The White House has announced that President Obama is meeting with Tibet’s exiled leader the Dalai Lama today, despite demands by China to cancel the talks.
China has warned the meeting will damage Beijing’s relationship with Washington as the communist nation accuses the Dalai Lama of pushing to free Tibet from Chinese rule, a claim he denies.
Obama’s decision not to meet with the disputed region’s spiritual leader last year created a setback for the Tibetan cause and was interpreted by some as a sign of American weakness as well as an opportunity for China to enhance pressure on other countries to cut their ties to the exiled government, said the Dalai Lama’s special envoy Lodi Gyaltsen Gyari, quoted by The New York Times.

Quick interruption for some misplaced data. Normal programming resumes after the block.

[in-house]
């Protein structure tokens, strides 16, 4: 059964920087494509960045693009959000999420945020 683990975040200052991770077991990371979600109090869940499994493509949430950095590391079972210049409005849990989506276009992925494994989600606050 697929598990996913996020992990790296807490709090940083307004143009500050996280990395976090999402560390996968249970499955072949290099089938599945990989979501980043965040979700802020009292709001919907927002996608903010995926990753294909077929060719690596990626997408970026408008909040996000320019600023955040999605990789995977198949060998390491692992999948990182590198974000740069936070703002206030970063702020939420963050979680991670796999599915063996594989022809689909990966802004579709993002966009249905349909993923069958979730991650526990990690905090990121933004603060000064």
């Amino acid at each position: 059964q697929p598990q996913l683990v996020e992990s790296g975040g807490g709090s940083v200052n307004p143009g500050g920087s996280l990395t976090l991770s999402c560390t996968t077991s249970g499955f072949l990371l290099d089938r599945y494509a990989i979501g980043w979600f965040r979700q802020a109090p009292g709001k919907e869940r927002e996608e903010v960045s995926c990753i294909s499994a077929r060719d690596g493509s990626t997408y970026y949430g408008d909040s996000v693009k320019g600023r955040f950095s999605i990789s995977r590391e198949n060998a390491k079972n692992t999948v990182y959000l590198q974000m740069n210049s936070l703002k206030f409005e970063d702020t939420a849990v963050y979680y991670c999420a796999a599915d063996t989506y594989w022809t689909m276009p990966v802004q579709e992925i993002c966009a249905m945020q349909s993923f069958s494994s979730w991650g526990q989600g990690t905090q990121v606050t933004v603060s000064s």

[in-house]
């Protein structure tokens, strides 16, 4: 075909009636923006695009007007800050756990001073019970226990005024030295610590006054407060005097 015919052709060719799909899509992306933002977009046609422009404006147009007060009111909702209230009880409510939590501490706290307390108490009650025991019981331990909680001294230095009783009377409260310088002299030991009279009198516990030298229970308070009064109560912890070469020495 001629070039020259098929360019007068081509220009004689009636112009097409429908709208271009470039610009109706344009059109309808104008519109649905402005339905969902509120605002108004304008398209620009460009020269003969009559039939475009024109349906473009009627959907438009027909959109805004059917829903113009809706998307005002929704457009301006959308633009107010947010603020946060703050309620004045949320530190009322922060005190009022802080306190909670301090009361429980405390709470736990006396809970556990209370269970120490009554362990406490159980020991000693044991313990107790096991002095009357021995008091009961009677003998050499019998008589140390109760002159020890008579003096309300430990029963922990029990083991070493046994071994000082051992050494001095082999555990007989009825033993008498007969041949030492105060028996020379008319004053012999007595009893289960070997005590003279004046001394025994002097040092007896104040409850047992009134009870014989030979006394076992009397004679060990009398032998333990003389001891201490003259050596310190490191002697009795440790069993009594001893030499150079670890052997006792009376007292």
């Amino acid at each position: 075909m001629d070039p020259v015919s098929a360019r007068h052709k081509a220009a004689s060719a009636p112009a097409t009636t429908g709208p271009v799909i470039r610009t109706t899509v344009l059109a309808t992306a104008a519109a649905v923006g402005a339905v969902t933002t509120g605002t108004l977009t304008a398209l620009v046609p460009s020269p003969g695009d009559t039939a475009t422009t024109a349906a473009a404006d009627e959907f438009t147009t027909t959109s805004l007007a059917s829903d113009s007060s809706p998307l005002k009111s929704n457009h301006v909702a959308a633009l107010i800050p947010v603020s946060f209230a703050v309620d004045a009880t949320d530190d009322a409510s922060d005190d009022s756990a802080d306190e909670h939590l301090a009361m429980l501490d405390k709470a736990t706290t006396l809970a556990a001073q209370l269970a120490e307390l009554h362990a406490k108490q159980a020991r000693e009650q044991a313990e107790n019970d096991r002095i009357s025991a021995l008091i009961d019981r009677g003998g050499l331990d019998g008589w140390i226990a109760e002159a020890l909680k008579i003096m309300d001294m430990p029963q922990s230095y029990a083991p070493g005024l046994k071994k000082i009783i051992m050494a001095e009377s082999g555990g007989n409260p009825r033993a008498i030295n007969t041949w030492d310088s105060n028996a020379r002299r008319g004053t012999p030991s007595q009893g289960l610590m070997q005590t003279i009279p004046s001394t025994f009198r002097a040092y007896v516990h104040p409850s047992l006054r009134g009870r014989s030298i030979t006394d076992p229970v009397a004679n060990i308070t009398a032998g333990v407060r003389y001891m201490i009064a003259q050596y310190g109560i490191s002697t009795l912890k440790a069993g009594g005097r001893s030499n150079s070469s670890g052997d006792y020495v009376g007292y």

"Unfortunately it had definitely created setbacks for us on that score," he told the news provider, but added that "it is my hope that this meeting will help overcome these concerns."
Meanwhile, deputy press secretary Bill Burton told reporters that the U.S. considers Tibet part of China, but urged the Chinese to respect Tibet’s cultural and religious traditions.
Commentators suggest Obama is walking a fine line between his desire to promote the rights of Tibetans while cultivating good relations with China, whose support he needs to counter nuclear proliferation by North Korea and Iran, secure an agreement on climate change and deal with the global financial crisis.